redundant Standby Node. State Control is provided between the
Primary and Standby Nodes. Failure of the Primary Node is
detected at the Sub-IP layer to force traffic to switch to
the Standby Node, which has state maintained for zero or minimal
packet loss.
+-----------+
+--------------| Tester |<-----------------------+
| +-----------+ |
| IP Traffic | Failover IP Traffic |
| | Event |
| | |
| ------------ | ---------- |
+--->| Ingress/ | V | Egress/ |---+
|Headend Node|------------------|Merge Node| Primary
------------ ---------- Path
| ^
| --------- | Backup
+--------| Backup |-------------+ Path
| Node |
---------
Figure 1. System Under Test (SUT) for Sub-IP Link Protection
Protection Performance Protection Performance
+-----------+ +-----------+
+--------------------| Tester |<-----------------+
| +-----------+ |
| IP Traffic | Failover IP Traffic |
| | Event |
| V |
| ------------ -------- ---------- |
+--->| Ingress/ | |MidPoint| | Egress/ |---+
|Headend Node|----| Node |----|Merge Node| Primary
------------ -------- ---------- Path
| ^
| --------- | Backup
+--------| Backup |-------------+ Path
| Node |
---------
Figure 2. System Under Test (SUT) for Sub-IP Node Protection
+-----------+
+---------------------------| Tester |<----------------------+
| +-----------+ |
| IP Traffic | Failover IP Traffic |
| | Event |
| Primary Path | |
| ------------ -------- | -------- ---------- |
+--->| Ingress/ | |MidPoint| V |Midpoint| | Egress/ |---+
|Headend Node|----| Node |---| Node |---|Merge Node|
------------ -------- -------- ----------
| ^
| --------- -------- | Backup
+--------| Backup |----| Backup |--------+ Path
| Node | | Node |
--------- --------
Figure 3. System Under Test (SUT) for Sub-IP Path Protection
+-----------+
+--------------------| Tester |<-------------------+ +--------------------| Tester |<-------------------+
| +-----------+ | | +-----------+ |
| IP Traffic | Failover IP Traffic | | IP Traffic | Failover IP Traffic |
| | Event | | | Event |
| Primary | | | Primary | |
| +--------+ Path v +--------+ | | +--------+ Path v +--------+ |
| | |------------------------>| | | | | |------------------------>| | |
+--->| Node 1 | | Node 2 |----+ +--->| Ingress| | Egress |----+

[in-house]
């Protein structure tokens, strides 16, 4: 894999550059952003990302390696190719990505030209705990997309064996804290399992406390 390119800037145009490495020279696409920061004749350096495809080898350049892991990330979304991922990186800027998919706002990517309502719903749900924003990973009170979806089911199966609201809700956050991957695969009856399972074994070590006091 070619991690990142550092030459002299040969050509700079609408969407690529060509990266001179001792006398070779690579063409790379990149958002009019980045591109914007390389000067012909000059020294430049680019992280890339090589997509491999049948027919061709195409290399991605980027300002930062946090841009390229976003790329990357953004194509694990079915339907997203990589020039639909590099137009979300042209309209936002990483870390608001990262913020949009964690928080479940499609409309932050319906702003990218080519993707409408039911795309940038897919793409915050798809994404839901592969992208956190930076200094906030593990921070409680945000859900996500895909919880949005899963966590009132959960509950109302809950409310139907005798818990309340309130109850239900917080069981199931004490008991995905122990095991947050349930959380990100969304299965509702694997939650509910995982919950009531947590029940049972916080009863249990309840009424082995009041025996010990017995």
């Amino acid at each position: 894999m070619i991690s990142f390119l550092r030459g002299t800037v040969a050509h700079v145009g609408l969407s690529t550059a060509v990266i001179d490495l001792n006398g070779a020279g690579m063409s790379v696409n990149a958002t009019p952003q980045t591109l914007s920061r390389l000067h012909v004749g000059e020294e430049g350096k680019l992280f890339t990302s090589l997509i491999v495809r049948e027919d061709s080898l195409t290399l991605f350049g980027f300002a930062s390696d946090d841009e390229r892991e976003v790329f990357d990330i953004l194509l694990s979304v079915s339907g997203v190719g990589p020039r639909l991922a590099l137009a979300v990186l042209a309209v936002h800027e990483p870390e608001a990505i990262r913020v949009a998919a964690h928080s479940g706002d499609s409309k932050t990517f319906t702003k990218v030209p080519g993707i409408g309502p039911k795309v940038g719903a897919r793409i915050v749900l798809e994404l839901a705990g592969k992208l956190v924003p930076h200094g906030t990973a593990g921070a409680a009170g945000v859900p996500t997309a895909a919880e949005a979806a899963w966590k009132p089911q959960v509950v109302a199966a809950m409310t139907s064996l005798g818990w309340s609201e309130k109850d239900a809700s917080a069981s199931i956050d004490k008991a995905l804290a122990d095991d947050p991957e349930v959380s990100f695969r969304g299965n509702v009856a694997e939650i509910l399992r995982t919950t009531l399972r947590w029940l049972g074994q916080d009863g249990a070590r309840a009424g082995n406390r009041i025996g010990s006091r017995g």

| |- - - - - - - - - - - - >| | | Node |- - - - - - - - - - - - >| Node |
+--------+ Backup Path +--------+ +--------+ Backup Path +--------+
^ ^ ^ ^
| IP-Layer Forwarding | | IP-Layer Forwarding |
+-------------------------------------------+ +-------------------------------------------+
Figure 1. System Under Test (SUT) for Sub-IP Protection Mechanisms Figure 4. System Under Test (SUT) for Sub-IP Local Link Protection
Protection Performance
+-----------+
+-----------------| Tester |<--------------------+
| +-----------+ |
| IP Traffic | Failover IP Traffic |
| | Event |
| V |
| --------- -------- ---------- |
+--->| Ingress | |Primary | | Egress/ |------+
| Node |----| Node |----|Merge Node| Primary
--------- -------- ---------- Path
| State |Control ^
| Interface |(Optional) |
| --------- |
+---------| Standby |---------+
| Node |
---------
Figure 5. System Under Test (SUT) for Sub-IP Redundant Node Protection
2. Existing definitions 2. Existing definitions
This document uses existing terminology defined in other BMWG This document uses existing terminology defined in other BMWG
work. Examples include, but are not limited to: work. Examples include, but are not limited to:
Latency [Ref.[2], section 3.8] Latency [Ref.[2], section 3.8]
Frame Loss Rate [Ref.[2], section 3.6] Frame Loss Rate [Ref.[2], section 3.6]
Throughput [Ref.[2], section 3.17] Throughput [Ref.[2], section 3.17]
Device Under Test (DUT) [Ref.[3], section 3.1.1] Device Under Test (DUT) [Ref.[3], section 3.1.1]
System Under Test (SUT) [Ref.[3], section 3.1.2] System Under Test (SUT) [Ref.[3], section 3.1.2]
skipping to change at page 5, line 9 skipping to change at page 7, line 9
document are to be interpreted as described in BCP 14, RFC 2119 [5]. document are to be interpreted as described in BCP 14, RFC 2119 [5].
RFC 2119 defines the use of these key words to help make the RFC 2119 defines the use of these key words to help make the
intent of standards track documents as clear as possible. While this intent of standards track documents as clear as possible. While this